nouns, verbs, adjectives, or adverbs. A hyphen should appear, however,
before a capitalized word or a numeral, such a sub-Saharan,
before a compound term, such ...
Form versus Function
This is a perennial confusion, one deriving in part from different sources using the word “gerund” in conflicting and contradictory ways, some of which are based in older analyses that no longer hold, others which are simply too fuzzy for practical application. You seem to be using “gerund” to mean any old ‑ing word at all, no matter ...
No, in written English you may not detach 'non', unless you're reporting a spoken utterance verbatim - in this case you're probably best off with no hyphens or dashes, since any hyphen or dash represents an editorial interpretation.
Yes,'non-' (or 'non–', which as @tchrist's answer tells you is an ingenious and elegant neopunctism for resolving some ...
Yes (but you do have to know what you are meaning!)
Some examples ...
'Twas Christmas broach'd the mightiest ale;
'Twas Christmas told the merriest tale;
A Christmas gambol oft could cheer
The poor man's heart through half the year.
I wish we could put up some of the Christmas spirit in jars and open a jar of it every month. ~Harlan Miller
A very quick google led me to this post on WordWizard by user Ken Greenwald
...The evidence, however, looks pretty strong to me for the probable
origin provided by the Dictionary of American Regional English (DARE):
PUREDEE adjective, adverb. Also PURE-D, PURE DEE OLD, PURE O.D., PURE
OLDEE, PURE-T [[all forms in lower case]] [Probably originally
Harold Wentworth, American Dialect Dictionary (1944) notes two early instances of "pure D" (and one in which "pure bee" may serve as an intensifier)—all from 1941—in its entry for pure, though it doesn't offer any insight into the question of what the D stands for:
pure. ... 2. adj. Good, perfect; veritable, downright, 'regular.' [...
To your first question, the answer is 4: probably both. You're right, the modifier Chinese is ambiguous, but only in terms of what language the author uses. (Note that ambiguity in headlines is not necessarily something to reject. Eradication of ambiguity often requires the sacrifice of attention, and attention-grabbing is paramount in a headline.) In my ...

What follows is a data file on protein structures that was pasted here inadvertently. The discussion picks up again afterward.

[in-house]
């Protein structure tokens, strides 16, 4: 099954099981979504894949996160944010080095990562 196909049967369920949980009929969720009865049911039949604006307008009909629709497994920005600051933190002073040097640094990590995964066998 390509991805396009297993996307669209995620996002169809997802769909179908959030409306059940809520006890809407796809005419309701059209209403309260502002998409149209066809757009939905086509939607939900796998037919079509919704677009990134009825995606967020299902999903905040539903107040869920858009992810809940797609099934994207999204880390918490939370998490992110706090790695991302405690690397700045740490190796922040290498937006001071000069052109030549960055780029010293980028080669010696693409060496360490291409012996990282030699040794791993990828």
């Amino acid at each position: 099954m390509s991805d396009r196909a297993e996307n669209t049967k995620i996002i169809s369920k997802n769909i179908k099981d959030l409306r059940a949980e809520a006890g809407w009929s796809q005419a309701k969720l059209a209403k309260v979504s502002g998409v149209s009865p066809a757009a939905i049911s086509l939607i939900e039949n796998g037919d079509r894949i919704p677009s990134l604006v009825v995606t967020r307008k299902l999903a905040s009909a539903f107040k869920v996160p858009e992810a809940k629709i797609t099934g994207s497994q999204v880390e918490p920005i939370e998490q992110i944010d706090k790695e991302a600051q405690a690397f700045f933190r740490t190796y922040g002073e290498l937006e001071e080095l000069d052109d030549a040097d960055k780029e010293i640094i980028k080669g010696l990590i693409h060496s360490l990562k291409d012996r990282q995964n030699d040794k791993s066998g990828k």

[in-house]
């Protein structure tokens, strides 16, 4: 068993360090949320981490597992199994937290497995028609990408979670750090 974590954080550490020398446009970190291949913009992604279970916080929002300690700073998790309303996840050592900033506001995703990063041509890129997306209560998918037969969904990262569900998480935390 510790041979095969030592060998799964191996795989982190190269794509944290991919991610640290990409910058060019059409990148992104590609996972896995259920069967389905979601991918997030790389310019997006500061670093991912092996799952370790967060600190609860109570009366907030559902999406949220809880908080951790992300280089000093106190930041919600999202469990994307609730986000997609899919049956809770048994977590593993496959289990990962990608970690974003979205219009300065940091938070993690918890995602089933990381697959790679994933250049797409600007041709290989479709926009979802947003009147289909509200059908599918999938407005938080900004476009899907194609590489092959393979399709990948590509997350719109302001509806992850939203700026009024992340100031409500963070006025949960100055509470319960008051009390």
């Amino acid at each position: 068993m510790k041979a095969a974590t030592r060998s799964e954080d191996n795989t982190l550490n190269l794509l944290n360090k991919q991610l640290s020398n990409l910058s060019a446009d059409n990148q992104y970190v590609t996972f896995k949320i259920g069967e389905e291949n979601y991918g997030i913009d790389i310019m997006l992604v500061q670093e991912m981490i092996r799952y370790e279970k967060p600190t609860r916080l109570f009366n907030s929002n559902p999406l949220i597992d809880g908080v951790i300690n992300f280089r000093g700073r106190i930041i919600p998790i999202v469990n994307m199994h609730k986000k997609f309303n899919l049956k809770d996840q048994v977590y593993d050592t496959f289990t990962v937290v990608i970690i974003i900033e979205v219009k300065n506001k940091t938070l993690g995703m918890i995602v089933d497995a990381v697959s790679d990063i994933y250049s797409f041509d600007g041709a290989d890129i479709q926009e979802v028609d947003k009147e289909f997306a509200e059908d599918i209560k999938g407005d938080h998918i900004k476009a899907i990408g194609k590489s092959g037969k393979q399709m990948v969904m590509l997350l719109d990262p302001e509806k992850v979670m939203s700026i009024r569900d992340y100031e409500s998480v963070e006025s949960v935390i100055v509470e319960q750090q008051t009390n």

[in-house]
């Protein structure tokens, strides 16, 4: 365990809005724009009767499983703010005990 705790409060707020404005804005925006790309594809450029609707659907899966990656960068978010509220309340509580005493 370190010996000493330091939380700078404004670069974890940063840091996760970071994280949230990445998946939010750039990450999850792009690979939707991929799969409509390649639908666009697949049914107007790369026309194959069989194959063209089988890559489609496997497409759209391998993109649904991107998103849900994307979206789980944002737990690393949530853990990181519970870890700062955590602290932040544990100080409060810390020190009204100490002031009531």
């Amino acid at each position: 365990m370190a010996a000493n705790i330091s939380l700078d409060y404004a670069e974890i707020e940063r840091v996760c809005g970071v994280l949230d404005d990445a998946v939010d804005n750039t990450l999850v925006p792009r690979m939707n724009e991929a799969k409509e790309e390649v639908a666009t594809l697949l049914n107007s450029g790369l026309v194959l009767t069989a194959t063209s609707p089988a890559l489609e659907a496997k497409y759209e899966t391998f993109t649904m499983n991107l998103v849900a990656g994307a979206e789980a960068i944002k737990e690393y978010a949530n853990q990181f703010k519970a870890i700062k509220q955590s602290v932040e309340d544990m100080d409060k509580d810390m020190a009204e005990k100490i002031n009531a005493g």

You cannot interpose an adjective between the nouns of a noun phrase. As the Collins Cobuild English Grammar states:
When a noun group contains both an adjective and a noun modifier the
adjective is placed in front of the noun modifier.
In most cases the noun phrase will be correctly interpreted, but it is legitimate to be concerned about potential ...
To be certainly can, because it has its existential meaning, as well as its copulative meaning.
To painfully be, not to painfully be.
I find it interesting though that while this suggests more motive for the dilemma than the original it weakens it not just in ruining the scansion (it's not like I thought I could improve on Shakespeare) but because the ...
If used on something generally considered positive and desirable, the phrase "so-called" evokes a rhetoric of falsity or fraud in the thing being referred to, which is a negative connotation as you said.
You Americans and your so-called freedom fighters have been doing nothing but invading other countries to maintain your power for over half a century.
Although both are possibly interchangeable:
Sale Price is usually used when the item has a lower price than normal due to a sale.
The discounted price of an item from the regular selling price.
While sales price is an "alternative term for price" according to Business Dictionary.
In the examples of the OP, enough is a determiner for the ellipted noun people:
Enough [people] are present to form a quorum.
The determiner is negated by the adverb not:
Not enough [people] are present to form a quorum.
The understanding of what an adverb is, and what it can modify, has broadened over time:
An adverb is a word that modifies a ...
To supplement the excellent answer from tchrist, I'll answer your question:
For example, is it OK to say "With my persistent broadening the horizon of my knowledge of cosmology, my interest in it is ever growing."?
No, it is not okay. "broadening" is apparently a noun here, since it is modified by the adjective "persistent" (as you recognize). But "the ...
I would say "3 1/2 -- probably but not necessarily both" :)
"Chinese writer/author" pretty strongly implies "Chinese national" to me. It seems natural that one would specify the nationality of the winner of an international award. Especially since at least one of the articles stresses the committee's trend of picking Europeans.
It stands to reason that a ...